3. The Holy Martyr Pontius, The Senator Pontius was the son of Senator Marcus and his wife Julia. The barren Julia finally conceived, after twenty-two years of marriage, and gave birth to Pontius. He was baptized by Pope Pontian, as was his friend Valerius (who would become his biographer), and succeeded in converting his father Marcus, the Emperor Philip and his son, and many other distinguished Romans to the Christian Faith. As a senator, he greatly protected and assisted the Church; he was a good friend of Pope Fabian. When the persecution began under Decius, Pontius fled from Rome and hid in the foothills of the Alpine mountains [Cimella Cimez, France]. During the reign of Valerian he was captured and subjected to harsh tortures, during which many miracles of God were manifested, and many souls converted to Christ. Many Jews there cried out to the judge: “Kill him, kill him immediately–this magician.” To this, St. Pontius raised his hands to heaven and said: “I thank You, my God, that the Jews cry out against even me–as their fathers once cried out against Christ: ‘Crucify Him, crucify Him.’” Pontius was beheaded in the year 257 A.D., and was buried by his friend Valerius.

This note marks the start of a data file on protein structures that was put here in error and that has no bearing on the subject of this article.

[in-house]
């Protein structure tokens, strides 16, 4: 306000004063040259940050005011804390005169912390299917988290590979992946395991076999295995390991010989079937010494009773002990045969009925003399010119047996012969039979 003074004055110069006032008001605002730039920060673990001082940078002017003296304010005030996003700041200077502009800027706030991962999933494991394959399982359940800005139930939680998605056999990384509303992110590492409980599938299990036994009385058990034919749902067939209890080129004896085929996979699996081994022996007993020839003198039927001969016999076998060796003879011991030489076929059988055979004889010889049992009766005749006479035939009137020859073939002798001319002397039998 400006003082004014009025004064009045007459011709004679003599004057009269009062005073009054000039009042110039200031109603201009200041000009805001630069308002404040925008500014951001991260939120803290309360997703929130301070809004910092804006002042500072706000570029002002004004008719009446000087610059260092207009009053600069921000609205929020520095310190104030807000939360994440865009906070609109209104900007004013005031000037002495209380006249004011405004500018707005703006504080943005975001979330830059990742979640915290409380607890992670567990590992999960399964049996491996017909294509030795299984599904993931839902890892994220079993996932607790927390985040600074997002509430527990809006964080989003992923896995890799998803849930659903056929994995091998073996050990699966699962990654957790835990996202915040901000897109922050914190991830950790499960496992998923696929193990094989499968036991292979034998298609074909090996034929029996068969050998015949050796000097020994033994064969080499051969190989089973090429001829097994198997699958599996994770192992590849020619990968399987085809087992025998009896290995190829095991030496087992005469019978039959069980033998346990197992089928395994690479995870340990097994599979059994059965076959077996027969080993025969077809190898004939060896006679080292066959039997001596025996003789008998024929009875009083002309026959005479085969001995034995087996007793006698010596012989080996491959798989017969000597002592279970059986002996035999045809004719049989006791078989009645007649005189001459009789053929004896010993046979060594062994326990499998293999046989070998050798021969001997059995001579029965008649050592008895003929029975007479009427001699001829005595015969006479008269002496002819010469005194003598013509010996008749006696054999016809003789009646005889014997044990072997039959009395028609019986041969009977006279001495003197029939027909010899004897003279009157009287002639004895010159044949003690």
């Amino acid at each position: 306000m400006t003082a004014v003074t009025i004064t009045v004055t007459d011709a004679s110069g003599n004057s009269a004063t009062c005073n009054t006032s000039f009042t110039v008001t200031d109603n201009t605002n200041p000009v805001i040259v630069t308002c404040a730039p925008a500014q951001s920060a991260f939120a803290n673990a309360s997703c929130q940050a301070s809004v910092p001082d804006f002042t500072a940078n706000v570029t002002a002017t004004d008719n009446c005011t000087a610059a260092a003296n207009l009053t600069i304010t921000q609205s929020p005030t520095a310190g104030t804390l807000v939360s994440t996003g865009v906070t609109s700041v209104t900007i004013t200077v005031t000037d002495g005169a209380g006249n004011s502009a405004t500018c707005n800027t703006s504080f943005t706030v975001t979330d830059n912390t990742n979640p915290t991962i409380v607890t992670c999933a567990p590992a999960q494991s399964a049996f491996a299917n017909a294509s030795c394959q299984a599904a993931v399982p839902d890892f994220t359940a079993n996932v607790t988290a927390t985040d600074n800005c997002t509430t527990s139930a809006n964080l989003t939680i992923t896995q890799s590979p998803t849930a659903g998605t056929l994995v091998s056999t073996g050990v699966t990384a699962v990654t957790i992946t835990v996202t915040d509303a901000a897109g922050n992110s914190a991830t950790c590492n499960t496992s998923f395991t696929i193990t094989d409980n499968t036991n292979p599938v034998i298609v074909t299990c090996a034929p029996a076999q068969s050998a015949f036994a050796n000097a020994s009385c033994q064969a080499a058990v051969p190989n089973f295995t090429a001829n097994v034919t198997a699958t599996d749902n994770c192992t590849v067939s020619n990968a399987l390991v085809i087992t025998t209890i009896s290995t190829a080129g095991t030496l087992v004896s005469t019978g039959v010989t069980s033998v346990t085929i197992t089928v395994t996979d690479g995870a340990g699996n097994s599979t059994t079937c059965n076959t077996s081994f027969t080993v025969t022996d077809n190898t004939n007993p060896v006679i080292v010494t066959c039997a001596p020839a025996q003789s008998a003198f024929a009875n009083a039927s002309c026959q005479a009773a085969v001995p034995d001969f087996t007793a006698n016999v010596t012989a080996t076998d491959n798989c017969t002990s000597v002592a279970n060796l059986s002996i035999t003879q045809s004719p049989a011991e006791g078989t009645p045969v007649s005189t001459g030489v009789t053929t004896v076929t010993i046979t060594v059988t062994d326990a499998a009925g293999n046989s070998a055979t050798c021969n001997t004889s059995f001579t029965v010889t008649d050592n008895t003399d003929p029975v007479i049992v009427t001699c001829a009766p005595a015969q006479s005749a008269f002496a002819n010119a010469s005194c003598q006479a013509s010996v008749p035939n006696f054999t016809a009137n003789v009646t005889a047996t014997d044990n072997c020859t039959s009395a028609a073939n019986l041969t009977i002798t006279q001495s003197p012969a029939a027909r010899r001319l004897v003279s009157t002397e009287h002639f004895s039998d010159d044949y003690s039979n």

4. Saint Nonna Nonna was the mother of St. Gregory the Theologian. As a Christian, she possessed powerful and miracle-working prayer. By her prayer to God, she converted her husband from heathen foolishness to the Christian Faith. Her husband Gregory later became the bishop of the town of Nazianzus. By prayer, Nonna saved her son Gregory the Theologian from a storm. She died peacefully as a deaconess, in the year 374 A.D.

Hymn Of Praise

The Holy Martyr Pontius

Pontius, with his companion Valerius, walked,

But, with sorrow, his heart was overcome.

His father and mother were both Roman senators,

But a bitter enigma tormented his soul;

All worldly wisdom, a fable, to him seemed.

“Oh, where is truth?” he asked. Truth, he sought.

Thus, both walked, absorbed in thought,

At eventide, beside a Christian church.

They went in and saw the splendor;

They saw the splendor and heard the chanting:

“Silver and gold, the gods of the nations are;